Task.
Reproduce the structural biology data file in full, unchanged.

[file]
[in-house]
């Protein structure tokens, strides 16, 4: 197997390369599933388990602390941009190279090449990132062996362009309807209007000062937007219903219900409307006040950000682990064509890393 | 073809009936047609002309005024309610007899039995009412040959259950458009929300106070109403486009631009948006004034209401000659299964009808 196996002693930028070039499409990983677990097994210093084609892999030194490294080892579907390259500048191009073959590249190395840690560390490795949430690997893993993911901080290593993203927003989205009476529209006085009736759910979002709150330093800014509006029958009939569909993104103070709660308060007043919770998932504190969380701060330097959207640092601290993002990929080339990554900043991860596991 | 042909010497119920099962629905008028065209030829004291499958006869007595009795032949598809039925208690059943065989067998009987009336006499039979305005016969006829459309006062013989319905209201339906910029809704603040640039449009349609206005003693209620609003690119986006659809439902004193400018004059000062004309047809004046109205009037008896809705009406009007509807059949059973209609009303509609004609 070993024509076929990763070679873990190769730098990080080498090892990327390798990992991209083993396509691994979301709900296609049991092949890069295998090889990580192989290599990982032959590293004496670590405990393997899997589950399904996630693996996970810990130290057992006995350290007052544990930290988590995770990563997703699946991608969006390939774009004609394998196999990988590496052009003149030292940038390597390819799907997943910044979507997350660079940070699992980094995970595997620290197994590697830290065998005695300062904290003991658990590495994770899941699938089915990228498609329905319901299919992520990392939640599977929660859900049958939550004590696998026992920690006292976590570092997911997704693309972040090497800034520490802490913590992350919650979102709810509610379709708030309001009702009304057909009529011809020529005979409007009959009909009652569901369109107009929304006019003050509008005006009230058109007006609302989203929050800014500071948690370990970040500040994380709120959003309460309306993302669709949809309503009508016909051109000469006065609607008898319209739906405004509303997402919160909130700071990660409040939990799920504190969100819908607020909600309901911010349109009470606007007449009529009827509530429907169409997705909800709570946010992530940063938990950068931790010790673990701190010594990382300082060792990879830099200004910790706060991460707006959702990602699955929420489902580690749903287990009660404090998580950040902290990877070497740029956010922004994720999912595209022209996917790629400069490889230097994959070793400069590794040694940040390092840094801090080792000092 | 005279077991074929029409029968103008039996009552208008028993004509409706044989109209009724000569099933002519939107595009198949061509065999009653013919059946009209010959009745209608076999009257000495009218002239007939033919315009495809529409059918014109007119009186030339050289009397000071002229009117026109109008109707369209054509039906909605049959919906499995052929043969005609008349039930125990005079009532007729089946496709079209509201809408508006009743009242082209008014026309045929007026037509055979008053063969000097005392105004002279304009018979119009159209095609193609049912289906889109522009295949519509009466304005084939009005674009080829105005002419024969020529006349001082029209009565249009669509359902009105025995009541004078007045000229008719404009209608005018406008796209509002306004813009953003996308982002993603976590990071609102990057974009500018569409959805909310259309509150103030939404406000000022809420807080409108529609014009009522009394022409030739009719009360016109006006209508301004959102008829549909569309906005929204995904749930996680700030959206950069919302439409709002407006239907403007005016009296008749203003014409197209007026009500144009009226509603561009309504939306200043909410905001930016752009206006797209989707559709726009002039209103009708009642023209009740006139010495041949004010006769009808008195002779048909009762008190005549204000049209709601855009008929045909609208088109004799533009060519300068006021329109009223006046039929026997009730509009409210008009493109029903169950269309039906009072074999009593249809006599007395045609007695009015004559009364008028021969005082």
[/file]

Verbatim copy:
[in-house]
């Protein structure tokens, strides 16, 4: 197997390369599933388990602390941009190279090449990132062996362009309807209007000062937007219903219900409307006040950000682990064509890393 | 073809009936047609002309005024309610007899039995009412040959259950458009929300106070109403486009631009948006004034209401000659299964009808 196996002693930028070039499409990983677990097994210093084609892999030194490294080892579907390259500048191009073959590249190395840690560390490795949430690997893993993911901080290593993203927003989205009476529209006085009736759910979002709150330093800014509006029958009939569909993104103070709660308060007043919770998932504190969380701060330097959207640092601290993002990929080339990554900043991860596991 | 042909010497119920099962629905008028065209030829004291499958006869007595009795032949598809039925208690059943065989067998009987009336006499039979305005016969006829459309006062013989319905209201339906910029809704603040640039449009349609206005003693209620609003690119986006659809439902004193400018004059000062004309047809004046109205009037008896809705009406009007509807059949059973209609009303509609004609 070993024509076929990763070679873990190769730098990080080498090892990327390798990992991209083993396509691994979301709900296609049991092949890069295998090889990580192989290599990982032959590293004496670590405990393997899997589950399904996630693996996970810990130290057992006995350290007052544990930290988590995770990563997703699946991608969006390939774009004609394998196999990988590496052009003149030292940038390597390819799907997943910044979507997350660079940070699992980094995970595997620290197994590697830290065998005695300062904290003991658990590495994770899941699938089915990228498609329905319901299919992520990392939640599977929660859900049958939550004590696998026992920690006292976590570092997911997704693309972040090497800034520490802490913590992350919650979102709810509610379709708030309001009702009304057909009529011809020529005979409007009959009909009652569901369109107009929304006019003050509008005006009230058109007006609302989203929050800014500071948690370990970040500040994380709120959003309460309306993302669709949809309503009508016909051109000469006065609607008898319209739906405004509303997402919160909130700071990660409040939990799920504190969100819908607020909600309901911010349109009470606007007449009529009827509530429907169409997705909800709570946010992530940063938990950068931790010790673990701190010594990382300082060792990879830099200004910790706060991460707006959702990602699955929420489902580690749903287990009660404090998580950040902290990877070497740029956010922004994720999912595209022209996917790629400069490889230097994959070793400069590794040694940040390092840094801090080792000092 | 005279077991074929029409029968103008039996009552208008028993004509409706044989109209009724000569099933002519939107595009198949061509065999009653013919059946009209010959009745209608076999009257000495009218002239007939033919315009495809529409059918014109007119009186030339050289009397000071002229009117026109109008109707369209054509039906909605049959919906499995052929043969005609008349039930125990005079009532007729089946496709079209509201809408508006009743009242082209008014026309045929007026037509055979008053063969000097005392105004002279304009018979119009159209095609193609049912289906889109522009295949519509009466304005084939009005674009080829105005002419024969020529006349001082029209009565249009669509359902009105025995009541004078007045000229008719404009209608005018406008796209509002306004813009953003996308982002993603976590990071609102990057974009500018569409959805909310259309509150103030939404406000000022809420807080409108529609014009009522009394022409030739009719009360016109006006209508301004959102008829549909569309906005929204995904749930996680700030959206950069919302439409709002407006239907403007005016009296008749203003014409197209007026009500144009009226509603561009309504939306200043909410905001930016752009206006797209989707559709726009002039209103009708009642023209009740006139010495041949004010006769009808008195002779048909009762008190005549204000049209709601855009008929045909609208088109004799533009060519300068006021329109009223006046039929026997009730509009409210008009493109029903169950269309039906009072074999009593249809006599007395045609007695009015004559009364008028021969005082």